7 common money mistakes – and how to prevent them

2 min Read Published: 25 Mar 2014

Common money mistakes

1. Not having a budget

One of the main cornerstones of keeping your finances in order is to create a budget. Once you know your income and outgoings on a monthly basis you can then start planning what to do with any spare cash you may have at the end of each month. Without a budget you are living blind to the reality of your financial situation and this could eventually lead you into a debt spiral as your outgoings rise far beyond your income.

Start today by reading this article - Start 'big picture budgeting'

2. Not having an emergency fund

Life is full of surprises and unexpected expenses can derail the financial plans of even the most prudent. It is often these expenses, such as repairs to your car, that can set your finances wobbling and lead to you incurring debt as a solution.

The best way to combat these nasty surprise is to build a financial 'buffer' in the form of an Emergency Fund. This fund is a sum of money kept separate from your normal budget and savings which you can use when life's little financial surprises come along.

Get started today by reading this article - Building an Emergency Fund - the what, why & how

3. Not having life insurance

It surprises me that people will often place insuring their possessions ahead of insuring their own lives. Just ask yourself the question 'how would my family cope if I died?' and reflect on the financial disaster that may befall your loved ones as they try to overcome your demise.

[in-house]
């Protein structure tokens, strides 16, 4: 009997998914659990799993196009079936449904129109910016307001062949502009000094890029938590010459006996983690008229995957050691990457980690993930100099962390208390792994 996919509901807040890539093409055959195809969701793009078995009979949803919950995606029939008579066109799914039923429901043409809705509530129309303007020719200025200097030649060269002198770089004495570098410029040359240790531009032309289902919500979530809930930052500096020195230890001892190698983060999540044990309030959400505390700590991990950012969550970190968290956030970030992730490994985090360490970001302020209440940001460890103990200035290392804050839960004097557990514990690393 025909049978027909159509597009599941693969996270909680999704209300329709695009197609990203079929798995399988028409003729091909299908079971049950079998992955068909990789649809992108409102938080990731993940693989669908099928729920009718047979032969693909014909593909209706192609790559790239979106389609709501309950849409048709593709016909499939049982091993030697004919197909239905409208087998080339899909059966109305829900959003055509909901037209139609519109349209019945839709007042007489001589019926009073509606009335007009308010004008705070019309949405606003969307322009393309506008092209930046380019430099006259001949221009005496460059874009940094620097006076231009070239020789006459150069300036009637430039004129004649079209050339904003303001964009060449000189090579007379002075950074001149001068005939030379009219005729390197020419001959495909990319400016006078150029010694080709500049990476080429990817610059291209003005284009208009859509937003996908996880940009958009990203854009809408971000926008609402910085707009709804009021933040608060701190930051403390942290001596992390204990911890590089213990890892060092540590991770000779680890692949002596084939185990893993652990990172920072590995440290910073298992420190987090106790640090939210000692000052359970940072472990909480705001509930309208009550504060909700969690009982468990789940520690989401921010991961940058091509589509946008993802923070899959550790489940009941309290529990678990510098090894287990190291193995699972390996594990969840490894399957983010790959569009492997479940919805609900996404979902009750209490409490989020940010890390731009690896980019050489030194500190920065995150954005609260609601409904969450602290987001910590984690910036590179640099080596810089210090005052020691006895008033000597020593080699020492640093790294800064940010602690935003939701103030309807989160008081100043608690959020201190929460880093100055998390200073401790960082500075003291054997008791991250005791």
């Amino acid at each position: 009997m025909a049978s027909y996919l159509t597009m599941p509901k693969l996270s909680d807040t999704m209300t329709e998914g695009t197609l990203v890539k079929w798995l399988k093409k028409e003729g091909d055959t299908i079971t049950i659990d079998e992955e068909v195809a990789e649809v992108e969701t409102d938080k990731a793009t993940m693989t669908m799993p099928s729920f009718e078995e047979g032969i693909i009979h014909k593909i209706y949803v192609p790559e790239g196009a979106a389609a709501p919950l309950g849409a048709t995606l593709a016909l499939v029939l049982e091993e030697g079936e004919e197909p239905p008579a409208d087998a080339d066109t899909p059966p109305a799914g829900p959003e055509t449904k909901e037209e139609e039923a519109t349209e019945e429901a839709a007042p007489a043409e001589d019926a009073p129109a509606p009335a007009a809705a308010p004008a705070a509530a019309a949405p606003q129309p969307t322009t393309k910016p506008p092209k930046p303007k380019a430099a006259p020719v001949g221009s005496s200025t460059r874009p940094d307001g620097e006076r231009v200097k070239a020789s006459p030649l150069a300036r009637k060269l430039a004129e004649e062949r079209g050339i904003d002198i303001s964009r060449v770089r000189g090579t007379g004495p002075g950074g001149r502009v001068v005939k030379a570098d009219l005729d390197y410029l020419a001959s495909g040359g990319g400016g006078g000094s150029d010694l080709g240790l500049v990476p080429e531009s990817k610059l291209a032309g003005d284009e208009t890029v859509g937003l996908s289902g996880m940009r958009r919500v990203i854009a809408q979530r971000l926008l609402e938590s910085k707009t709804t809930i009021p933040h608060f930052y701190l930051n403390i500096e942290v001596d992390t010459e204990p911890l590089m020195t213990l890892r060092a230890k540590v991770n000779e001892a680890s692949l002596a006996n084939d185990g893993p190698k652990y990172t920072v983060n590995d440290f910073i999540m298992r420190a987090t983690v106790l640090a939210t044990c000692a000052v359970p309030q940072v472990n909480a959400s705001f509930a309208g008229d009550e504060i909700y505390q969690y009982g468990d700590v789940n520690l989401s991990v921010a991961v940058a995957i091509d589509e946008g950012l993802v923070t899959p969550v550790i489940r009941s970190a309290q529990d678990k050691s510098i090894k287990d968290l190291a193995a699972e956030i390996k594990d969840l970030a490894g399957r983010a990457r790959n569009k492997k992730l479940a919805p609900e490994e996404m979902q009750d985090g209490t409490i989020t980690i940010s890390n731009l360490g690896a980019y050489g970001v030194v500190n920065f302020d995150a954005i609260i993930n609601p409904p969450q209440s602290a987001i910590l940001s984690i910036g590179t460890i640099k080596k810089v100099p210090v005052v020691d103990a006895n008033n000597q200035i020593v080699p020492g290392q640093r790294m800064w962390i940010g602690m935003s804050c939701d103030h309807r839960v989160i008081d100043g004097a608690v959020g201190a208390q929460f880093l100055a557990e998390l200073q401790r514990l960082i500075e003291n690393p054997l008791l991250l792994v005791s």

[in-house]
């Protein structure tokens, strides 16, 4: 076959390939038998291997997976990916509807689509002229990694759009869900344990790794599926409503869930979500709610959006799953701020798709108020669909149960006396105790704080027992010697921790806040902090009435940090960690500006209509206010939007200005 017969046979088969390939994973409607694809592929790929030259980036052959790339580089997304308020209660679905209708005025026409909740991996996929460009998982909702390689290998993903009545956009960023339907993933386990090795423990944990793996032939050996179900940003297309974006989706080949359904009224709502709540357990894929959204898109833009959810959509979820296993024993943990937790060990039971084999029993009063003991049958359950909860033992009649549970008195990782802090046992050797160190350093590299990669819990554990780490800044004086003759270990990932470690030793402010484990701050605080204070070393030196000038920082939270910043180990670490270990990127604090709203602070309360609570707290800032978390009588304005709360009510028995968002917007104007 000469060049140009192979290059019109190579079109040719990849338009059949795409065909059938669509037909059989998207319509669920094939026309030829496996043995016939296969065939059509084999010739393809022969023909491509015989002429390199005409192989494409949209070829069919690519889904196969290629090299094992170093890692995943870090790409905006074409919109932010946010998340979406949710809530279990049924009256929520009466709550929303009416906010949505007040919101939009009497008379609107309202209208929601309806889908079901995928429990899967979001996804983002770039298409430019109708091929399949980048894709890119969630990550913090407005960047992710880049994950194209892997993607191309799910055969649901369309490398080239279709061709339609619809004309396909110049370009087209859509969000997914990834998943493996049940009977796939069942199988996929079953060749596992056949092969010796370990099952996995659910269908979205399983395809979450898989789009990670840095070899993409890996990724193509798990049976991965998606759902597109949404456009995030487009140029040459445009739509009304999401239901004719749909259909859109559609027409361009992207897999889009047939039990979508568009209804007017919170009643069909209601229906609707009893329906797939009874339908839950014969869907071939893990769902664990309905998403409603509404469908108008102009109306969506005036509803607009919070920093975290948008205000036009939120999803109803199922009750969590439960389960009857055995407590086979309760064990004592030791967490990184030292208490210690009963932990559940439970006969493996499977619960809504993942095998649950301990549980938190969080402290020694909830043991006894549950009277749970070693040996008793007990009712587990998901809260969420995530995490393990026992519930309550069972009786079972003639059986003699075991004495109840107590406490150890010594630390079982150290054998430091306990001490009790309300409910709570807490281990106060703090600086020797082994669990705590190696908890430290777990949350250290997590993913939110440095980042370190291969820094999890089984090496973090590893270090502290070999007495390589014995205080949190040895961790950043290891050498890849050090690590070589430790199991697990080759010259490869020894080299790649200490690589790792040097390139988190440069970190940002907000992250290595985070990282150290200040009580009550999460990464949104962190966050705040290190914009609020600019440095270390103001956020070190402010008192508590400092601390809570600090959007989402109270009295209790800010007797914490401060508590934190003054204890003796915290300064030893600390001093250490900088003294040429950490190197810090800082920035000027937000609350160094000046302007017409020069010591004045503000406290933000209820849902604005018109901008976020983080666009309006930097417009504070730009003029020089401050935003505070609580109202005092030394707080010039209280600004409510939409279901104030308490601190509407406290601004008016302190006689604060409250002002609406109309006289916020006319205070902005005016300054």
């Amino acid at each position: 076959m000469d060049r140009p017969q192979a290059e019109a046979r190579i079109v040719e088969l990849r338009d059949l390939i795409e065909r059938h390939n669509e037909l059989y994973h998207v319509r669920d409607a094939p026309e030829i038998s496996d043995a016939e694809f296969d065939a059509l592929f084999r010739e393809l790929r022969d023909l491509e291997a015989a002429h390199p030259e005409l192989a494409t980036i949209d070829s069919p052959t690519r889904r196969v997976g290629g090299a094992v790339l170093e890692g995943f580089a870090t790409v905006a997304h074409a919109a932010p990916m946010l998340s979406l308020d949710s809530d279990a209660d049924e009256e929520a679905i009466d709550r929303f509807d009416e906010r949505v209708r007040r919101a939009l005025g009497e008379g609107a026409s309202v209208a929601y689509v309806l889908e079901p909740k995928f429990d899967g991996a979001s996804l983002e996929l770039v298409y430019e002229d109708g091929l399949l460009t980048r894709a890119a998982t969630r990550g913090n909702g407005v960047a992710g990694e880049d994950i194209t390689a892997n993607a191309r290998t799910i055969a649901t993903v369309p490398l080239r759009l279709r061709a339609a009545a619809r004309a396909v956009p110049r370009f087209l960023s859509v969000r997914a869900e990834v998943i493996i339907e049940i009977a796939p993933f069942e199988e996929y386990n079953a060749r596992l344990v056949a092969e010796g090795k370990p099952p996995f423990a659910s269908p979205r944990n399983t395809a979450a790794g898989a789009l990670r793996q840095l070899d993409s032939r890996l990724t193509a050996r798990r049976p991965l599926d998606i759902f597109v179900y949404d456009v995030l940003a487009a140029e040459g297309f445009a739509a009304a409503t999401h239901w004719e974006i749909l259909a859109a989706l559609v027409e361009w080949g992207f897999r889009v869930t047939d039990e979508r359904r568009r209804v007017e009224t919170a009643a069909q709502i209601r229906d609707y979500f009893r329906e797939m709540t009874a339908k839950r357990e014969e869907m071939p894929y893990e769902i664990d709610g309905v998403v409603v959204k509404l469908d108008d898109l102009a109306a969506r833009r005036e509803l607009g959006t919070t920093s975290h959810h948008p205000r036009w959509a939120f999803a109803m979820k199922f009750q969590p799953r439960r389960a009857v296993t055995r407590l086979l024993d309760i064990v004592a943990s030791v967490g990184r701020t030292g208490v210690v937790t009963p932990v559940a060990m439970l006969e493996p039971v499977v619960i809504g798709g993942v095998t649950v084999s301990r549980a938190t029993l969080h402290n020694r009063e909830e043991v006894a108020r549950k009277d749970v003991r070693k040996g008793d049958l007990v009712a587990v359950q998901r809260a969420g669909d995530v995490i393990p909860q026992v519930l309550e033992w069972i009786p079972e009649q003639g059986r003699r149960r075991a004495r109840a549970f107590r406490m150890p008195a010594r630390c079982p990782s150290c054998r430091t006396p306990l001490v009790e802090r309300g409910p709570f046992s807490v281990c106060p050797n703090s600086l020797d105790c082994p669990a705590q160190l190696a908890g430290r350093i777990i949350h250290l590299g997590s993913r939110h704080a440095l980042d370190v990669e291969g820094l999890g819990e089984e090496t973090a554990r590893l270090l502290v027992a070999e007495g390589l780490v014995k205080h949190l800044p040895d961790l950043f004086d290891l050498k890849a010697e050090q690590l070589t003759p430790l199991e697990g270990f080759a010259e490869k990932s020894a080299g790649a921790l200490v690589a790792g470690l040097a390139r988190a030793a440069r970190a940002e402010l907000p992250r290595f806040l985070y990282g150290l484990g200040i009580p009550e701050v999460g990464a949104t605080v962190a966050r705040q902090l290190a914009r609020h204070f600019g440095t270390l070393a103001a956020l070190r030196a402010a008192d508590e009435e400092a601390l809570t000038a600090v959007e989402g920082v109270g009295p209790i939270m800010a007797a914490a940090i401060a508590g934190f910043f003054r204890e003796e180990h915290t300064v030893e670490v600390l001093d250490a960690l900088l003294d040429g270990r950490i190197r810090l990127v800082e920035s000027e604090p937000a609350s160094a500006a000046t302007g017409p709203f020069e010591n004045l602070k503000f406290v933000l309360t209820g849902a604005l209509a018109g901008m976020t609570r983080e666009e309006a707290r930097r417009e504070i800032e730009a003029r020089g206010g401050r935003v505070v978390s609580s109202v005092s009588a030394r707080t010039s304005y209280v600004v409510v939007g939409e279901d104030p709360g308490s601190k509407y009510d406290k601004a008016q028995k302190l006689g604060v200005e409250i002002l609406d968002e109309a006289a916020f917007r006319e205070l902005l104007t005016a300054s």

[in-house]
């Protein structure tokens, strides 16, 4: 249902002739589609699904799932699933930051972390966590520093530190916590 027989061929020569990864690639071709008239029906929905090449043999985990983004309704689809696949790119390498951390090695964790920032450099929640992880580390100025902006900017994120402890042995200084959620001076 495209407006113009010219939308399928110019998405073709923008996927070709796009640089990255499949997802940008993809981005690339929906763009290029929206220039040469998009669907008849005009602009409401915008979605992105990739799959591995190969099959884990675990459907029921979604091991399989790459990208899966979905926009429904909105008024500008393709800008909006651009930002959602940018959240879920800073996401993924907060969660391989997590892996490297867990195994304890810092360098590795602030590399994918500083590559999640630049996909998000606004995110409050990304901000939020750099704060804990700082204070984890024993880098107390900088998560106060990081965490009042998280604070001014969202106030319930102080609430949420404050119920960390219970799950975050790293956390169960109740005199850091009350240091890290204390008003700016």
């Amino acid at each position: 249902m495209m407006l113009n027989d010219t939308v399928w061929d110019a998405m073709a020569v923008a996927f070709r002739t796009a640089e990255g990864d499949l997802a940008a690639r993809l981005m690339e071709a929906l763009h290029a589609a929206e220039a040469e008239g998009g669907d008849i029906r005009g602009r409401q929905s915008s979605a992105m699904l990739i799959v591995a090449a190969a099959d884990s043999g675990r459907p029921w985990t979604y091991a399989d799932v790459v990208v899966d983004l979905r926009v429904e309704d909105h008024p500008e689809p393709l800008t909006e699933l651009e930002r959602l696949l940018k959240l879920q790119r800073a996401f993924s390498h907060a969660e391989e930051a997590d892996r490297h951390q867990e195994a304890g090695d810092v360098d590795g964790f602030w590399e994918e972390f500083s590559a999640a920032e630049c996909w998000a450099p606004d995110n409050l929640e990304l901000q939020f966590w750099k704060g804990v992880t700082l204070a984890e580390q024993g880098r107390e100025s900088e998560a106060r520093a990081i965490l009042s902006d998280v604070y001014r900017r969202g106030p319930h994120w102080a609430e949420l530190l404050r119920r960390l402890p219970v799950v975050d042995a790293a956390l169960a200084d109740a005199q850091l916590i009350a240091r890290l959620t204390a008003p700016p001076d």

Life insurance need not be expensive so start protecting your family today by reading this article - Complete guide to Life Insurance - and how much you need

4. Relying on credit to get by each month

Being in debt can be one of the most stressful things in life, and whilst we may need to resort to credit for big purchases, using credit every month to see you through to payday is the fast route to financial disaster.

When you resort to quick credit offered by credit cards or, heaven forbid, payday lenders then you will be paying high rates of interest that could ultimately cripple your finances.

Make a resolution today to  stop your reliance on the is easy and read this article - How to become debt free

5. Not making a will 

Making a will is vitally important to protect your assets for your loved ones when you die. A will allows you to decide, not only what happens to your assets, but also who you would want to look after any children in the event of your death.

If you die without a will, known as intestate, your assets will be distributed by the rules of intestacy and this process will seriously delay the distribution of your assets on death.

Decide to make a will today and read this article Make a will (including why and how)

6. Not making the best of your savings

No matter who much or how little spare cash you have it is important to get the best return on your savings. The latest Budget has increased the amount you will be able invest in an ISA to £15,000 per year so it's important you take advantage of this tax-free saving vehicle.

To get the most out of your savings here are the best cash ISA accounts at the moment.

7. Not insuring your possessions

Most of us will insure our car but then leave our property or contents under insured, or without any cover at all. Just a small unexpected loss can leave your financial plans in ruins for the sake a reasonably inexpensive monthly payment. Even if you already have home and contents insurance make sure you are adequately covered on these policies so that any claim will be met in full.

Take the first steps today by reading this article - How to save money on your buildings and contents insurance